Summary: Baptism is a step of obedience, a public declaration and a personal commitment.


A drunk stumbled along a baptismal service on Sunday afternoon down by the river. He proceeded to walk down into the water and stood next to the Preacher. The minister turned and noticed the old drunk and said, "Mister, Are you ready to find Jesus?" The drunk looks back and says, "Yes, Preacher. I sure am." The minister then dunked the fellow under the water and pulled him right back up. "Have you found Jesus?" the preacher asks. "No, I have not!" says the drunk. The preacher then dunks him under for quite a bit longer, brings him up and says, "Now, brother, have you found Jesus?" "No, I have not." The preacher in disgust holds the man under for at least 30 seconds this time brings him out of the water and says in a harsh tone, "Friend, are you sure you haven’t found Jesus yet?" The old drunk wiped his eyes and said to the preacher "No… but are you sure this is where he fell in?"

In Acts 2:38, Peter said to the crowds, "Repent and be baptized every one of you, in the name of Jesus Christ so that your sins may be forgiven, and you will receive the gift of the Holy Spirit."

In the New Testament we see many examples of the importance of Baptism: In Acts 8:38 the Ethiopian Eunuch was baptized by Philip. In Acts 9:18 Saul was baptized by Ananias. In Acts 10:48 Cornelius and his family was baptized by Peter. But what is Baptism?


In being baptized we are following the example of Jesus who Himself was baptized as an example for us in order to “fulfil all righteousness” (Matt 3:13). We are also following His command:

Matt 28:19 Therefore go and make disciples of all nations, baptizing them in the name of the Father and of the Son and of the Holy Spirit, 20 and teaching them to obey everything I have commanded you. And surely I am with you always, to the very end of the age.

In baptism faith and obedience come together. We are saved by faith in Jesus Christ, but faith is different than just belief. True faith is not simply believing something but, as James points out, it is acting and moving forward based upon that belief.

1 John 2:3 We know that we have come to know him if we obey his commands… 6 Whoever claims to live in him must walk as Jesus did

In the Mark account of the Great Commission, Jesus said:

Mark 16:15 Go into all the world and preach the good news to all creation. 16 Whoever believes and is baptized will be saved, but whoever does not believe will be condemned

Jesus is not saying here that baptism is essential for salvation. He is saying that belief must be more than simply intellectual agreement. True faith is belief plus action.

How many people remember where they were and what they were doing on the morning of September 11, 2001? There are events that happen in our lives that become marking points in our memory. When husbands and wives struggle in their marriage – their wedding and their vows become, or should become, an anchor point for them – a reminder that they have made a commitment and they can work it through. Their wedding is a marking point in their life.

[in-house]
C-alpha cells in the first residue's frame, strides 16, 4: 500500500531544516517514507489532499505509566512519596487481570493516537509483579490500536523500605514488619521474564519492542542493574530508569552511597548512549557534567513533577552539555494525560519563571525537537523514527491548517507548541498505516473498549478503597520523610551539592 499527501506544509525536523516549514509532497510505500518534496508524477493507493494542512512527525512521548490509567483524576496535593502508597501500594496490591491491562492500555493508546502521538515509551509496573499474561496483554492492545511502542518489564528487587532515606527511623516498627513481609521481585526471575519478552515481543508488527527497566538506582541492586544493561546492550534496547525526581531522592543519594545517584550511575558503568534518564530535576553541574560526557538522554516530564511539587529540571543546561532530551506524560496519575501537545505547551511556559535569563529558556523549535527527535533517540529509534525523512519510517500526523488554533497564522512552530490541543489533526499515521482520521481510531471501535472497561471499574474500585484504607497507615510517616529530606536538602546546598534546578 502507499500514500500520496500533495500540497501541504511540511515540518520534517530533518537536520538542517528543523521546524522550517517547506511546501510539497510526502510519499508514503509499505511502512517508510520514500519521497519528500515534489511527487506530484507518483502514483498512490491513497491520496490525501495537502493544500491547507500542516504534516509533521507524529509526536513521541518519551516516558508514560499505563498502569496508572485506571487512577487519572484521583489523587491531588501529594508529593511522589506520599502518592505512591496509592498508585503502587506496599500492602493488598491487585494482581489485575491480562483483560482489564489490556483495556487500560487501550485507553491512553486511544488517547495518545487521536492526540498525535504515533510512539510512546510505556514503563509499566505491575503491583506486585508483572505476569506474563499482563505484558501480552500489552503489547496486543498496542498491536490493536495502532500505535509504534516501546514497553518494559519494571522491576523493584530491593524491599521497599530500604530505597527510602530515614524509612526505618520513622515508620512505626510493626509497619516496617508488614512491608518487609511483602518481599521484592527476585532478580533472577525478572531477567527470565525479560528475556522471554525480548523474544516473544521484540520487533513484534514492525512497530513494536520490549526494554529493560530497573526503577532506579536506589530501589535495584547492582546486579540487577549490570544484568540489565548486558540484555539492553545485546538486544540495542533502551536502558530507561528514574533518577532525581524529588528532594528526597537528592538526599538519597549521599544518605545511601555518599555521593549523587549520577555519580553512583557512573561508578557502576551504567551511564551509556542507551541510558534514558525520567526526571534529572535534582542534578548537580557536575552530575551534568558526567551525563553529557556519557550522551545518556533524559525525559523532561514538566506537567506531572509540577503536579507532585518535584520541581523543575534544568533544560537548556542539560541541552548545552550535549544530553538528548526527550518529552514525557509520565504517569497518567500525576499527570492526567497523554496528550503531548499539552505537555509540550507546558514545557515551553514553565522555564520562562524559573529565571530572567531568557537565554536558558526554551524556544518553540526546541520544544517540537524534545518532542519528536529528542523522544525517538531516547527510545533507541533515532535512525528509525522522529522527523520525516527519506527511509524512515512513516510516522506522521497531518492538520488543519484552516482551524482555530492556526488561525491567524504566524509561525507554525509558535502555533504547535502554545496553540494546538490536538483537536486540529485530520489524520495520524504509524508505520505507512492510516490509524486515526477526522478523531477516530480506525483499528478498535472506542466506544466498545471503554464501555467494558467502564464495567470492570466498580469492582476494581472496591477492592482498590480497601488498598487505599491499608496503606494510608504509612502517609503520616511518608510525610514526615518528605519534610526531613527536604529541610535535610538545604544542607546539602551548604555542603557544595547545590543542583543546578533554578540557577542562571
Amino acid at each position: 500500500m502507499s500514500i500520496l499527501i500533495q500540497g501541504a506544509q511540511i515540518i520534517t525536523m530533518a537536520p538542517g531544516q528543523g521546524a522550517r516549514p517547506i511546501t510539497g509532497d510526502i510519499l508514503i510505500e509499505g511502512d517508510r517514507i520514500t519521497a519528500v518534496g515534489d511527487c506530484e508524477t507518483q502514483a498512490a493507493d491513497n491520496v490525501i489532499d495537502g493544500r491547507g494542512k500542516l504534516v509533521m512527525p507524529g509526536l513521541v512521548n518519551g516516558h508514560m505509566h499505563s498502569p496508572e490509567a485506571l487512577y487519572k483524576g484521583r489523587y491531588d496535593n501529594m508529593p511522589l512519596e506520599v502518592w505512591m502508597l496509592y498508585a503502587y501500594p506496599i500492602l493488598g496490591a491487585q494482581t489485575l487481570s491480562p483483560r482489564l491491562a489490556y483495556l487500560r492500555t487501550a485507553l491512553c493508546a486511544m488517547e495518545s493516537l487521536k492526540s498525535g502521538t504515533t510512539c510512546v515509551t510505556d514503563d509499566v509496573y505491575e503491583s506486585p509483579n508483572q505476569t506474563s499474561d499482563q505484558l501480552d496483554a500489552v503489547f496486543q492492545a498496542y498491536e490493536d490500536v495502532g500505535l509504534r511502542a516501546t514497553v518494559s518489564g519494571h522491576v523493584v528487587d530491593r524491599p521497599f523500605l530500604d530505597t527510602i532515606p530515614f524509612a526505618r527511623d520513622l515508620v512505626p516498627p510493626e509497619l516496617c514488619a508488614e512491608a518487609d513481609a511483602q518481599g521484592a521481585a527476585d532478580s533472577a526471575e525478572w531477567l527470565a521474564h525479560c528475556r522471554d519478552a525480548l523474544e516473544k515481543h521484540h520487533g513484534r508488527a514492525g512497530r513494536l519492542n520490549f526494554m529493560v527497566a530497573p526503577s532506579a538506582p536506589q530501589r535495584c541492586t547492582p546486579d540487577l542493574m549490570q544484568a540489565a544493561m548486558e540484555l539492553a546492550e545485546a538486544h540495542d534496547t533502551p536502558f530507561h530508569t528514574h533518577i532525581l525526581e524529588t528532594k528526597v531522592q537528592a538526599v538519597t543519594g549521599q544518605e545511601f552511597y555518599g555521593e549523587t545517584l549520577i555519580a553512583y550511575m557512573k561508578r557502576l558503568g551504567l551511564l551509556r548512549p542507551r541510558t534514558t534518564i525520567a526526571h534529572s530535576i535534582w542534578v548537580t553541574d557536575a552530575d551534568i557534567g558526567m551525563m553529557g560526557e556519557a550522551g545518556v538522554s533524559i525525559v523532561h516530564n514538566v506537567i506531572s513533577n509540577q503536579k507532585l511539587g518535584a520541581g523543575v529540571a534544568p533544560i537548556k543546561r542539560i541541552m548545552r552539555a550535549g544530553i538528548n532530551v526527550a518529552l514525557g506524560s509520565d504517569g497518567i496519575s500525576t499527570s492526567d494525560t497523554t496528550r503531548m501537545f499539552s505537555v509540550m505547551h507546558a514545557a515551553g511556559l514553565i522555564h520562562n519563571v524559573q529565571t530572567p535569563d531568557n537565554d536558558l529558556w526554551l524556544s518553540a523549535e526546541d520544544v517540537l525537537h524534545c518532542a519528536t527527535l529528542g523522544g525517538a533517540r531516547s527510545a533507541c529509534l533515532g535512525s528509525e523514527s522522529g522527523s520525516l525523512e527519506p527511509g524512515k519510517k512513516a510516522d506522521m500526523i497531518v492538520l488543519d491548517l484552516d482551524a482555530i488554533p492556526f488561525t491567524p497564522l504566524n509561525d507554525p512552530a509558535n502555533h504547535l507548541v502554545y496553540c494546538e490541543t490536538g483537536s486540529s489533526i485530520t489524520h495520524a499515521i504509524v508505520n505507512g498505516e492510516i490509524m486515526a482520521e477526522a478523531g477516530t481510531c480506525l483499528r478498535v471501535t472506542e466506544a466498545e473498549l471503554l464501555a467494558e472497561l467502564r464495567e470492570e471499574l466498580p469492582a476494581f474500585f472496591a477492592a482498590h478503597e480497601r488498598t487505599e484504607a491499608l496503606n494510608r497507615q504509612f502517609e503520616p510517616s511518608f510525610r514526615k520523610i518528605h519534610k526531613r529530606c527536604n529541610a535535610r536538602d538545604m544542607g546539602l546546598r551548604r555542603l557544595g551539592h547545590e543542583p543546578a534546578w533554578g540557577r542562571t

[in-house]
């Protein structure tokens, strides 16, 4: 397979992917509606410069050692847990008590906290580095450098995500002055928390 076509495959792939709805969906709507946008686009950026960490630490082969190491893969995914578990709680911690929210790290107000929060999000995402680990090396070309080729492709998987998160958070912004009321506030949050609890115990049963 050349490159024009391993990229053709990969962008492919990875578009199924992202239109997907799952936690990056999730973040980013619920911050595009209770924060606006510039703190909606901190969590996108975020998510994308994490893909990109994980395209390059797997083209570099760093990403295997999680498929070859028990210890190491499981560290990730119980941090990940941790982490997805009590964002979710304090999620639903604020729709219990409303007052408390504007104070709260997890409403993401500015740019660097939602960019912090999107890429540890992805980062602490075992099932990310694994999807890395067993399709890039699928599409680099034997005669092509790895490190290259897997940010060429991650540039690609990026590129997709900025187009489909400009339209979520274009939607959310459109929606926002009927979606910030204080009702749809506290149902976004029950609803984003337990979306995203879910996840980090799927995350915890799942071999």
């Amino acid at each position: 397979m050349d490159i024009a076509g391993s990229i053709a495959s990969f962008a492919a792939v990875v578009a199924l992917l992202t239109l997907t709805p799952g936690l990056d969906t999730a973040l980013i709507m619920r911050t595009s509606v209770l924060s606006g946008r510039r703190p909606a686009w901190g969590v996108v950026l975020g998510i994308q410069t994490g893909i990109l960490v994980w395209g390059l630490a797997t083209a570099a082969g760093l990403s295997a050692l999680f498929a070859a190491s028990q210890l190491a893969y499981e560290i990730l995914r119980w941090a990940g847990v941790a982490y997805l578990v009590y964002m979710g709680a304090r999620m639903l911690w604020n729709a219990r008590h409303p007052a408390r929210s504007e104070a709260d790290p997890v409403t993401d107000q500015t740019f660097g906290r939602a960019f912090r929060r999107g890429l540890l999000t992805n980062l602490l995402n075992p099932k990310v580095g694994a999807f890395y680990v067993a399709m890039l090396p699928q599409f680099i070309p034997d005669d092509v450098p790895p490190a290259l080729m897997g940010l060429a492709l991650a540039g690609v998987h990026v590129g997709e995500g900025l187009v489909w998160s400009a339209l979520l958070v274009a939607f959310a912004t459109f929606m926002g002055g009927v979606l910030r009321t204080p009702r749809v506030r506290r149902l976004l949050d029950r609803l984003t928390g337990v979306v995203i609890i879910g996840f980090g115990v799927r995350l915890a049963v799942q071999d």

When pastors feel like throwing in the towel because of discouragement or disagreement, the marking point of their calling and ordination reminds them that it was not man who called them to the ministry but God himself – and until God calls them out of the ministry they need to keep at it. It’s not that something “magical” happens at a wedding or ordination, but they do serve as significant marking points in one’s life because they sort of establishes who a person is. This morning, I want to suggest that baptism is one of those marking points in a persons life. It is not a “turning point” (baptism does not save you) but it is a significant milestone.

Not to be confused with the Greek word BAPTO, the clearest example that shows the meaning of BAPTIZO is a text from the Greek poet and physician Nicander, who lived about 200 B.C. It is a recipe for making pickles and is helpful because it uses both words. Nicander says that in order to make a pickle, the vegetable should first be ’dipped’ (bapto) into boiling water and then ’baptised’ (baptizo) in the vinegar solution. Both verbs concern the immersing of vegetables in a solution. But the first is temporary. The second, the act of baptising the vegetable, produces a permanent change. When used in the New Testament, this word more often refers to our union and identification with Christ than to our water baptism. Christ is saying that mere intellectual assent is not enough. There must be a union with him, a real change, like the vegetable to the pickle!

Copy Sermon to Clipboard with PRO Download Sermon with PRO
Browse All Media

Related Media

Baptism 4
PowerPoint Template
Baptismal Service
PowerPoint Template
Baptismal Service 2
PowerPoint Template
Talk about it...

Nobody has commented yet. Be the first!

Join the discussion